According to Scarborough, in the face of Krugman’s arguments, “maintaining calm was not … easy for Council on Foreign Relations president Richard Haass, who agrees with former Joint Chief chairman Michael Mullen, that long-term debt poses the greatest threat to America’s national security.” They both agree, moreover, with “former Clinton chief of staff Erskine Bowles … that entitlements and debt are the most pressing challenges we face as a country over the next few decades.”
Scarborough also notes:
You can add my liberal co-host, Mika Brzezinski, to that group. Mika let out a gasp when Mr. Krugman suggested Medicare and Medicaid shortfalls should be ignored. She compared Krugman’s “head-in-the-sand” approach to the one taken by climate change deniers.
Krugman’s response to Brzezinski, noted above, inspired a “spirited email from former Treasury official and ‘Morning Joe’ regular Steve Rattner in defense of Mika’s analogy.”
What Scarborough fails to note in this follow-up is that none of the people he mentions above are economists, much less economists even close to Krugman’s stature. Indeed, it’s hard to see what training or expertise that a talk-show host feels qualified him or her to argue at all, “liberal” or not. The two people Scarborough cited with direct experience in economic policy in government—Erskine Bowles and Steven Rattner—are also deeply connected to the worlds of banking and corporate finance, both of which are interested in keeping profits where they are rather than tackling job losses, purchasing power, and housing security experienced by the middle class in recent decades via Keynesian intervention in the economy. In other words, they are operating on the basis of ideology—one that may be widely shared by the corporate-funded political elite in Washington, but not one that has demonstrated itself to be helpful to the hundreds of millions of Americans who have failed to see much in the way of benefits since our economic recovery began in 2009.
As Katrina vanden Heuvel pointed out in The Washington Post:
More than 20 million people are in need of full-time work—and single women, minorities and the young have fared the worst. Wages are sinking. The top 1 percent captured fully 93 percent of the nation’s income growth coming out of the Great Recession in 2010. The young find good jobs scarce, even as they carry record student loan debts, now higher than credit card debt.
In a reply to Scarborough on his New York Times blog, Krugman employed the term “incestuous amplification,” which, as he writes, happens “when a closed group of people repeat the same things to each other—and when accepting the group’s preconceptions itself becomes a necessary ticket to being in the in-group.” As to Scarborough’s belief that he and his friends have “the world” on their side, Krugman counters:
As Joe Weisenthal points out, the reality is that among those who have expressed views very similar to mine are the chief economist of Goldman Sachs; the former Treasury secretary and head of the National Economic Council; the former deputy chairman of the Federal Reserve; and the economics editor of the Financial Times.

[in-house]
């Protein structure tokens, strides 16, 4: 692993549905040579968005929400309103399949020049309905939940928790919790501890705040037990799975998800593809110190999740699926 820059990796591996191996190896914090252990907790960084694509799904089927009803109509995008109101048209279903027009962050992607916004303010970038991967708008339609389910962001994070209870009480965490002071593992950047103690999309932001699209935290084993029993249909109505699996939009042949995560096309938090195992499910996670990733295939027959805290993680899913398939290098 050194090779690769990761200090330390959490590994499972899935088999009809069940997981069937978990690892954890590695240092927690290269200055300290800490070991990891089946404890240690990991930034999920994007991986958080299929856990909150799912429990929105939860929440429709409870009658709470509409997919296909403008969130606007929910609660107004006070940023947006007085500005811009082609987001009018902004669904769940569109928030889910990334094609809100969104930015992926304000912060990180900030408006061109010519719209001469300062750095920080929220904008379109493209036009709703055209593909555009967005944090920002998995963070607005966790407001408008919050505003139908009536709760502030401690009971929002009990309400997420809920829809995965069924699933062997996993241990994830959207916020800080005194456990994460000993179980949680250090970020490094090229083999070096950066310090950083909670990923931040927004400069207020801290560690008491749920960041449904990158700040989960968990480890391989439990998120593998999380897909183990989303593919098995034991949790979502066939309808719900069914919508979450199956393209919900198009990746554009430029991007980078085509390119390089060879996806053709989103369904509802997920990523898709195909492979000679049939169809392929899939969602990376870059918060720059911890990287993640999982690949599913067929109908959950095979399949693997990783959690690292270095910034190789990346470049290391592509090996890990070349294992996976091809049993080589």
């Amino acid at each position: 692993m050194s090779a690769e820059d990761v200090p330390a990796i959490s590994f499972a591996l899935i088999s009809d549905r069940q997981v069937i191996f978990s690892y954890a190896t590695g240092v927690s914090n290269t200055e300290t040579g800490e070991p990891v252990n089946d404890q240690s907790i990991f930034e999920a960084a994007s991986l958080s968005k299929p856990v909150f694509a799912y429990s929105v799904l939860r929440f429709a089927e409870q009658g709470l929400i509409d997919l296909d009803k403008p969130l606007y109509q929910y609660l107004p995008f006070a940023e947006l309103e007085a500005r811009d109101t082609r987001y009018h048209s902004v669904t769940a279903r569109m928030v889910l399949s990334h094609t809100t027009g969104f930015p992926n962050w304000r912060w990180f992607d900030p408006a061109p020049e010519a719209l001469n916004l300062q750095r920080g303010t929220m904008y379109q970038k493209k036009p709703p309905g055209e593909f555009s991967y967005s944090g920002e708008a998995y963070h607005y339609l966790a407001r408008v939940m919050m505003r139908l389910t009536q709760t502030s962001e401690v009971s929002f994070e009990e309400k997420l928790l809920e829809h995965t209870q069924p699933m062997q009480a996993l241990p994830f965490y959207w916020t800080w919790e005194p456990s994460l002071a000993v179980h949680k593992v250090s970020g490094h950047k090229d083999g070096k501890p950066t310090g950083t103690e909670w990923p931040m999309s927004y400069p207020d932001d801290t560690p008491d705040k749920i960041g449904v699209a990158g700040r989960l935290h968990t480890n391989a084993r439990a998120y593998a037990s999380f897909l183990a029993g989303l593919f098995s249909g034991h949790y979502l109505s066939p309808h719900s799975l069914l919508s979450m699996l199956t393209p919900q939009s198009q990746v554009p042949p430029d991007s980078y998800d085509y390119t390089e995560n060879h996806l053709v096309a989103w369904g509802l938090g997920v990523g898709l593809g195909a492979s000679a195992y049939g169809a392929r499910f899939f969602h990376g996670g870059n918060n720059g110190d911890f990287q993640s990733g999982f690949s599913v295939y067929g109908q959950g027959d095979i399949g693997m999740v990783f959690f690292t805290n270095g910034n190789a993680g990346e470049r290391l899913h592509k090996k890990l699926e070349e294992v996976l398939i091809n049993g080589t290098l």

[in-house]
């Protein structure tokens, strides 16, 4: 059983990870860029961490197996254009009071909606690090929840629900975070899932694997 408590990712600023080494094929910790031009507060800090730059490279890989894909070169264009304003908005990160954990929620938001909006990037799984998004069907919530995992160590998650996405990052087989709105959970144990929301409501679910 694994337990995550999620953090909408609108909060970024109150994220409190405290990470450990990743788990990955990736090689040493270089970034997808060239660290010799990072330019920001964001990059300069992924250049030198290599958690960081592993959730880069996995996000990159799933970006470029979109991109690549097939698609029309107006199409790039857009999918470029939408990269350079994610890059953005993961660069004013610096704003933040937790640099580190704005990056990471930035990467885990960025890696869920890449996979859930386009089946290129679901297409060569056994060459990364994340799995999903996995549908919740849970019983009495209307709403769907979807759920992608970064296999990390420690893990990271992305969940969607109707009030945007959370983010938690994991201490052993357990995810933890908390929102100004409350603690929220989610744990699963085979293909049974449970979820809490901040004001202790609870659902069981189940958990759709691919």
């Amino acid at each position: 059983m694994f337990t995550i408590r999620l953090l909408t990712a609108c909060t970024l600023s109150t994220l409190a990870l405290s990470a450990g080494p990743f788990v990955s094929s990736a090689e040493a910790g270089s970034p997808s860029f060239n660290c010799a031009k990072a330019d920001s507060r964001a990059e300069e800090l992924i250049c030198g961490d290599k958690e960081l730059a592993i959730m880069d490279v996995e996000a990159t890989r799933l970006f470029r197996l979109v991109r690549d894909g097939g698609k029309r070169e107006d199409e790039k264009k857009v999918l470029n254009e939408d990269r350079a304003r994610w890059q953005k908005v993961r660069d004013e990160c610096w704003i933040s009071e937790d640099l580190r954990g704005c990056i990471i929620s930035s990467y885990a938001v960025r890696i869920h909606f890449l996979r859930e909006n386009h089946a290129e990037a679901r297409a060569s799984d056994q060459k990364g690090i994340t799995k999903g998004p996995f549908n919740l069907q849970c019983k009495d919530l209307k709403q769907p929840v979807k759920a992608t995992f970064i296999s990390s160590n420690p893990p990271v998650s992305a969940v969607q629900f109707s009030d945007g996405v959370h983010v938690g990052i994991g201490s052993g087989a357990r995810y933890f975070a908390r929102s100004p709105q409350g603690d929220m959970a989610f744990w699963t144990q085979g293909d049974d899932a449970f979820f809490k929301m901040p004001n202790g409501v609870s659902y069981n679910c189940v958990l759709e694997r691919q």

In a better world, the people in charge of making policy would examine the evidence—and the qualifications of those making the arguments based on such evidence—and allow the best alternative to emerge. Alas, that is not the world in which we live. Instead, as Krugman accurately notes, “all the Very Serious People have committed their reputations so thoroughly to the official doctrine that they almost literally can’t hear any contrary evidence.”
This is hardly a new phenomenon. We saw it, as Krugman notes, in the run-up to America’s disastrous war in Iraq. And we saw it more recently—and sadly, all too similarly—in Scarborough’s recent pre-election attack on statistician and election forecaster Nate Silver. In that case, as in this one, he ignored all the evidence that lay behind Silver’s deeply detailed mathematical calculations with the casual, uninformed attacks on Silver such as: “Anybody that thinks that this race is anything but a tossup right now is such an ideologue, they should be kept away from typewriters, computers, laptops and microphones for the next 10 days, because they’re jokes.” Sadly, it requires less a degree of knowledge about any given political issue than a feel for political fashions in insider Washington and the media.
Alas, the joke is almost certainly on us. Krugman may be the man with the facts and the evidence on his side, but he is not, to borrow a phrase from President Reagan, the guy who paid for the microphone.
Eric Alterman is a Senior Fellow at the Center for American Progress and a CUNY distinguished professor of English and journalism at Brooklyn College. He is also “The Liberal Media” columnist for The Nation. His most recent book is The Cause: The Fight for American Liberalism from Franklin Roosevelt to Barack Obama.